Second, we need to realize that the reason you “feel this way” is because you’re holding onto it. You have “identified” with the feeling and now you can’t let it go. This means that the key to escaping someone else’s emotional field is to misidentify from their emotional configuration. To realize that “this is not mine”.

Well, I know there are many empaths out there who will say, “I know this isn’t mine, but I still feel it!” That’s why this guide was created. I will walk you through the process of using cannabis to misidentify yourself from someone else’s emotional field.

When should cannabis be used?

I would not use cannabis at the first sign of negative emotions. In these cases, it’s probably best for you to use the breath and mindfulness to “breathe out and let go.” This is because breath is directly related to how you are feeling. In fact, there’s a famous saying that goes, “Change your breath, change your mood!”

Because when you do breathwork, you regulate the nervous system. They switch from sympathetic to parasympathetic mode, signaling the brain that it’s time to relax and rest. When the autonomic nervous system makes this switch, you have the ability to loosen your grip and remove your awareness from the emotional field.

It doesn’t always work that way, especially when you have a very strong feeling. In these cases, it’s best to practice “acceptance,” realizing that “this is how I feel now,” but also understanding that “this too will pass!”

It’s about realizing that “this isn’t mine” even though I’m experiencing it right now.

Finally, if none of these work – then you could try a more active pranayama technique “Transpersonal Breathwork” or what some call “shamanic breathwork”.

This breathing pattern is a powerful tool for releasing emotions. It can help heal deep trauma and process emotional issues fairly quickly. However, it is important NOT to do this if you are pregnant or have seizure disorders.

Nonetheless, if you can use this technique, it can help you erase whatever you’re holding on to – and likely unveil some deep truths as it happens.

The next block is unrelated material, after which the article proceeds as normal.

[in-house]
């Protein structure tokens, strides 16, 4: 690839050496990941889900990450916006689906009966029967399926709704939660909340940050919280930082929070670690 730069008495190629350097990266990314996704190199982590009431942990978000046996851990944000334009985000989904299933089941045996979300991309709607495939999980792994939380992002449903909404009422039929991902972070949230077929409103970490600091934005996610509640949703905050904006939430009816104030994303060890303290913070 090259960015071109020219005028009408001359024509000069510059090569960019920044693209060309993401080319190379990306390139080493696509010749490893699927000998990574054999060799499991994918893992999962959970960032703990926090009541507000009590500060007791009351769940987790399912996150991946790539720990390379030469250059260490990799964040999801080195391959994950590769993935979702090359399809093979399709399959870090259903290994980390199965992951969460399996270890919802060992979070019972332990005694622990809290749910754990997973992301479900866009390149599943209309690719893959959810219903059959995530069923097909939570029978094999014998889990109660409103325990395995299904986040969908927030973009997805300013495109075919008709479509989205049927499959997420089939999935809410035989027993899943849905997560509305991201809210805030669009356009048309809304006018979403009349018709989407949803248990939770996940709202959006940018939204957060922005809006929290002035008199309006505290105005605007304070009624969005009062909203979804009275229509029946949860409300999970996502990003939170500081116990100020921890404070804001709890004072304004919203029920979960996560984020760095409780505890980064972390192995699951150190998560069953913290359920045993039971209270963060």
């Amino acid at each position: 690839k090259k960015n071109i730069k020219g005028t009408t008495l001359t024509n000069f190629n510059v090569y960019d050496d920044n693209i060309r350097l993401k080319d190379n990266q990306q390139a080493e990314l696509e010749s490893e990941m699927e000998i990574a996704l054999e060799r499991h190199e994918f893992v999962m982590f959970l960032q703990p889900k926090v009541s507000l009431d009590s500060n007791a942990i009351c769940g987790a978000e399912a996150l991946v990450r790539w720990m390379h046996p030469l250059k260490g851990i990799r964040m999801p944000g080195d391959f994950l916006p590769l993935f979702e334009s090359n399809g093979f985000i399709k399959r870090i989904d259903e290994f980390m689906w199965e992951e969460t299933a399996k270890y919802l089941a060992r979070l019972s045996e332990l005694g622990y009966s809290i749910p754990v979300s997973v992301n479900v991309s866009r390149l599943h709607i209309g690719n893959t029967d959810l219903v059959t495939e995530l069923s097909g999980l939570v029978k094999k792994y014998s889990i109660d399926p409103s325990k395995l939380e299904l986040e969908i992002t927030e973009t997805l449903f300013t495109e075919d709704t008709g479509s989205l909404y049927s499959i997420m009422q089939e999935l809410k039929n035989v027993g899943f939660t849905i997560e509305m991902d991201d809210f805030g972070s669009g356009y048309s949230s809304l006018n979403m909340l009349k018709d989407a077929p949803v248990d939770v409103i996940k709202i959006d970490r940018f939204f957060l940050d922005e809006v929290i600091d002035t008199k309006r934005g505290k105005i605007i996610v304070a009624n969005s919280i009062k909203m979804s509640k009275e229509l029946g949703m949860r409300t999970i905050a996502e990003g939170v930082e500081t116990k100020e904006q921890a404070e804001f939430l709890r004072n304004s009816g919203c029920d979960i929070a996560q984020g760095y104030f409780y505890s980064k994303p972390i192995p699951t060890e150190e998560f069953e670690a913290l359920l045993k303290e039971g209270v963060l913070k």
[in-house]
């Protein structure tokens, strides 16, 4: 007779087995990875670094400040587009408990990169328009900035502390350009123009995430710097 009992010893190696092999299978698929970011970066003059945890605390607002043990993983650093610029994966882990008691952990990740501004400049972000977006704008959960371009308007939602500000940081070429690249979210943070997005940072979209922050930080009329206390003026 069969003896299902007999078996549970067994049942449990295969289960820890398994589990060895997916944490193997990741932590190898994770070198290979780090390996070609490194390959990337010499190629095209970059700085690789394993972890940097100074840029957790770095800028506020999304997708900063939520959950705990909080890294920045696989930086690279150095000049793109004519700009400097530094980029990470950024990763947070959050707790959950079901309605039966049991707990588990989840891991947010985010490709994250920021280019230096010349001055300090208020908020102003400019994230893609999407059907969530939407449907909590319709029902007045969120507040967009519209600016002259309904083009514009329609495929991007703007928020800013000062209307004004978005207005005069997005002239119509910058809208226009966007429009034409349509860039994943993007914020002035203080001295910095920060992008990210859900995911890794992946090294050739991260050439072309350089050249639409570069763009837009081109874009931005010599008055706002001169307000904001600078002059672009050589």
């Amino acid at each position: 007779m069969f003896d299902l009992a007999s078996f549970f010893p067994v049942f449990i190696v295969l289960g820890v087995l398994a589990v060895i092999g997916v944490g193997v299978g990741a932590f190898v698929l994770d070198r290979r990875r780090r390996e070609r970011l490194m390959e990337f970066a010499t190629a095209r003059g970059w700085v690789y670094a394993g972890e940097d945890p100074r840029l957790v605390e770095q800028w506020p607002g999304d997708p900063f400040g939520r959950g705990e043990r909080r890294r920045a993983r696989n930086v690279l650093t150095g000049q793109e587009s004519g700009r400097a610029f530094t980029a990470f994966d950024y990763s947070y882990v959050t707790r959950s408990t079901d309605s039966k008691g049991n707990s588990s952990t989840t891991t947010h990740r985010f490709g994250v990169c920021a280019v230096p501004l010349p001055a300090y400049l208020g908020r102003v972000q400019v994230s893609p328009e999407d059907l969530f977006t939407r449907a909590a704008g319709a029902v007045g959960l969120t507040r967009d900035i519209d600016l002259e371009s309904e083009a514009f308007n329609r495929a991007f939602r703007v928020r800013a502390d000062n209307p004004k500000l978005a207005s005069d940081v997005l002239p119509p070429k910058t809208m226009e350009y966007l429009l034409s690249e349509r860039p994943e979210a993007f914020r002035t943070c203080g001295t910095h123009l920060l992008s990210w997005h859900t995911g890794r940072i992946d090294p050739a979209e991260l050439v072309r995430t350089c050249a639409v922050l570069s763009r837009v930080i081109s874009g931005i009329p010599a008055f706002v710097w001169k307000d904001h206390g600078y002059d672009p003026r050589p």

If all of that fails… then it’s time to use some cannabis!

How To Use Cannabis When You’re An Empath!

We’ll start with the basics. The idea behind using cannabis is to disrupt the emotional field that plagues your heart and mind. Essentially, you will use the euphoria of THC and the anti-anxiety properties of CBD to “short-circuit” the emotional field.

However, too much THC could be counterproductive, so a mellow strain is probably your best bet. Then you should start by just taking a few puffs. You don’t want to get too stoned too quickly.

This could actually trigger a panic attack, especially when you’re under a lot of stress. In fact, this happened to me not long ago when I was under a lot of stress. I thought to myself, “Let me smoke some cannabis to reduce the feeling of anxiety” only to turn around and flood myself with all the feelings I’ve been repressing.

Although the panic attack wasn’t “fun,” it was necessary to experience as I was storing my emotions to avoid dealing with it all. The weed basically removed the denial mechanism from my psyche and before you could say, “Brahm, I’m stoned…” – I was sitting in a cold sweat with a pile of fear and anxiety bouncing up and down in my heart and mind.

In this case, I immediately started breathing deeply, into the diaphragm and all the way up. I let the panic get the better of me and just sat inside. Realizing that there was very little to be gained from fighting or repressing these feelings, I decided to take about 30 minutes to just mindfully (and completely stoned) observe these feelings.

Eventually I had to get up and go for a walk and only then did the panic attack subside